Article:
ST. LOUIS (AP) — A grieving father's personal appeal to Facebook founder Mark Zuckerberg has prompted the social network to release a retrospective video tribute of the man's deceased 21-year-old son.
John Berlin, 46, of suburban St. Louis posted a YouTube message to Zuckerberg on Wednesday seeking a copy of Facebook's new "look back" video feature for his late son, Jesse, who died in his sleep in January 2012 of unknown causes.
The automated tool creates a 62-second video using photos and comments previously posted by Facebook users. The YouTube plea has since drawn more than 1.25 million views.
"You ever do something crazy 'cause you just don't know what to do anymore?" a tearful Berlin said in the YouTube plea. "Well, that's what I'm doing right now."
Facebook typically disables the accounts of people who have died. But the company said in a statement Thursday that it granted Berlin's request and suggested Facebook might alter its policies on information posted by users who later died.
"With the number of people using our service, it's often very difficult to act on behalf of one. But John's story and emotion moved us to take action — so we did," the statement said. "This experience reinforced to us that there's more Facebook can do to help people celebrate and commemorate the lives of people they have lost. We'll have more to share in the coming weeks and months."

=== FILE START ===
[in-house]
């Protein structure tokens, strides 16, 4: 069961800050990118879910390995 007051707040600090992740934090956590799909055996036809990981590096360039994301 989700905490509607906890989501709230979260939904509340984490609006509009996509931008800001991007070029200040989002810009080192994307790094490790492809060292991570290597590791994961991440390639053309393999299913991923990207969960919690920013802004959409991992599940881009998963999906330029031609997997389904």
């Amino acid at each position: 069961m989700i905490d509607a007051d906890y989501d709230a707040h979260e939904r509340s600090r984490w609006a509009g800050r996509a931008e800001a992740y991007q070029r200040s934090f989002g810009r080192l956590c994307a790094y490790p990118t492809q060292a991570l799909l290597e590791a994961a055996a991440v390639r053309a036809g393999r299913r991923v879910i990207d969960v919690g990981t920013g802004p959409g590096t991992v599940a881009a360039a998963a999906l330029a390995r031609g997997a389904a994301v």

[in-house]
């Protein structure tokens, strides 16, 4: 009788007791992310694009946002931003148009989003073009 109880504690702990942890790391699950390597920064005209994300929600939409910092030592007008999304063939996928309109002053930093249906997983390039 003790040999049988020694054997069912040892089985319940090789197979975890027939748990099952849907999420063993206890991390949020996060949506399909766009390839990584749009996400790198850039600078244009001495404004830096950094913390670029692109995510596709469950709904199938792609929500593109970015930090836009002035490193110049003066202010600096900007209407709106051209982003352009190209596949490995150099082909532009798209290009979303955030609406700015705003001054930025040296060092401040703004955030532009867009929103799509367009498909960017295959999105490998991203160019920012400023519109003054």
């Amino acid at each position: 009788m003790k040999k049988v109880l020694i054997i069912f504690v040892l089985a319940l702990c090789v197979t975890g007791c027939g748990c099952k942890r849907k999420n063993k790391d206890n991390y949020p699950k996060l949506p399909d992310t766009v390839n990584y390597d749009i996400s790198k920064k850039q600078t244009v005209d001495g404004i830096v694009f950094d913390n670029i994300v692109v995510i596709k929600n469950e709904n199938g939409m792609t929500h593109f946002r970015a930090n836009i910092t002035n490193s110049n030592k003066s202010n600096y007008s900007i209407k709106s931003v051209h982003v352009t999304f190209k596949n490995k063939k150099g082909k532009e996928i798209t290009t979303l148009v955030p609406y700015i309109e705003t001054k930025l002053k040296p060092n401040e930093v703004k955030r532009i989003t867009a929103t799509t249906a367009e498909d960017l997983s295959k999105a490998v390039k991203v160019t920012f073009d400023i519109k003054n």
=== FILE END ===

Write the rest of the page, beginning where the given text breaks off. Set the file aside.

Berlin, a personal trainer who lives in Arnold, Mo., said Thursday he was overwhelmed by Facebook's rapid response as well as messages of support he's received from all over the world.
"I never expected any of this to happen," he said. "All I want is every little piece of him I can get."
Facebook unveiled the new feature, entitled "A Look Back," on Tuesday to commemorate its 10th anniversary. The customized video shows the year a user joined along with a selection of the most-liked photos and messages, backed by instrumental music.
Berlin's appeal to Facebook, www.youtube.com/watch?v=vPT28MGhprY
Facebook: A Look Back, www.facebook.com/lookback
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